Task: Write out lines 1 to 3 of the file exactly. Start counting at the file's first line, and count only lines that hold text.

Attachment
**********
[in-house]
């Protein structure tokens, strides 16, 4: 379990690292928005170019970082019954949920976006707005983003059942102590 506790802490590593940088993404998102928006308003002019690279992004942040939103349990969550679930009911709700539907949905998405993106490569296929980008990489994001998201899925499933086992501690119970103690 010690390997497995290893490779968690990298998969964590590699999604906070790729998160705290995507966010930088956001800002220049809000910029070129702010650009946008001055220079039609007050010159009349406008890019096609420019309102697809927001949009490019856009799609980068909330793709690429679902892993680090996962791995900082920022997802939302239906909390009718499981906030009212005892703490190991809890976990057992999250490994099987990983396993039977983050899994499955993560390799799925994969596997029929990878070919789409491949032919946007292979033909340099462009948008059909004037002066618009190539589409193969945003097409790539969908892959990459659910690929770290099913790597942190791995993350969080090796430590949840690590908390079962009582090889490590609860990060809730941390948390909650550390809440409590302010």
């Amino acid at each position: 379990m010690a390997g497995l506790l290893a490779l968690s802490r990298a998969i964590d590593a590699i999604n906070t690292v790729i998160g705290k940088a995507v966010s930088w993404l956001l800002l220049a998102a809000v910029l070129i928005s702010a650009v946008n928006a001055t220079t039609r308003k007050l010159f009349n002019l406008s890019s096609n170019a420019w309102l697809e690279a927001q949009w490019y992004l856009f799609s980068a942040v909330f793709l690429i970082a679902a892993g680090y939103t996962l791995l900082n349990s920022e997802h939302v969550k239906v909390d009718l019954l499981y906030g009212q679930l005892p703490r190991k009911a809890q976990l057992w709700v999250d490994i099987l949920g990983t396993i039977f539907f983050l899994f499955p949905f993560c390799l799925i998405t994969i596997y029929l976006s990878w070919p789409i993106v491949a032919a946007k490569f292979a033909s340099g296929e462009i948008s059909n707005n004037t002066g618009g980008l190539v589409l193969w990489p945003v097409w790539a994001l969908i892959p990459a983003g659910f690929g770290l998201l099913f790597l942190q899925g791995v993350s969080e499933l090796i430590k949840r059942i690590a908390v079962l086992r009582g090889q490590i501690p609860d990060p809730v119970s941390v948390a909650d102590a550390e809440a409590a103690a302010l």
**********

[in-house]
């Protein structure tokens, strides 16, 4: 379990690292928005170019970082019954949920976006707005983003059942102590 506790802490590593940088993404998102928006308003002019690279992004942040939103349990969550679930009911709700539907949905998405993106490569296929980008990489994001998201899925499933086992501690119970103690 010690390997497995290893490779968690990298998969964590590699999604906070790729998160705290995507966010930088956001800002220049809000910029070129702010650009946008001055220079039609007050010159009349406008890019096609420019309102697809927001949009490019856009799609980068909330793709690429679902892993680090996962791995900082920022997802939302239906909390009718499981906030009212005892703490190991809890976990057992999250490994099987990983396993039977983050899994499955993560390799799925994969596997029929990878070919789409491949032919946007292979033909340099462009948008059909004037002066618009190539589409193969945003097409790539969908892959990459659910690929770290099913790597942190791995993350969080090796430590949840690590908390079962009582090889490590609860990060809730941390948390909650550390809440409590302010």
């Amino acid at each position: 379990m010690a390997g497995l506790l290893a490779l968690s802490r990298a998969i964590d590593a590699i999604n906070t690292v790729i998160g705290k940088a995507v966010s930088w993404l956001l800002l220049a998102a809000v910029l070129i928005s702010a650009v946008n928006a001055t220079t039609r308003k007050l010159f009349n002019l406008s890019s096609n170019a420019w309102l697809e690279a927001q949009w490019y992004l856009f799609s980068a942040v909330f793709l690429i970082a679902a892993g680090y939103t996962l791995l900082n349990s920022e997802h939302v969550k239906v909390d009718l019954l499981y906030g009212q679930l005892p703490r190991k009911a809890q976990l057992w709700v999250d490994i099987l949920g990983t396993i039977f539907f983050l899994f499955p949905f993560c390799l799925i998405t994969i596997y029929l976006s990878w070919p789409i993106v491949a032919a946007k490569f292979a033909s340099g296929e462009i948008s059909n707005n004037t002066g618009g980008l190539v589409l193969w990489p945003v097409w790539a994001l969908i892959p990459a983003g659910f690929g770290l998201l099913f790597l942190q899925g791995v993350s969080e499933l090796i430590k949840r059942i690590a908390v079962l086992r009582g090889q490590i501690p609860d990060p809730v119970s941390v948390a909650d102590a550390e809440a409590a103690a302010l």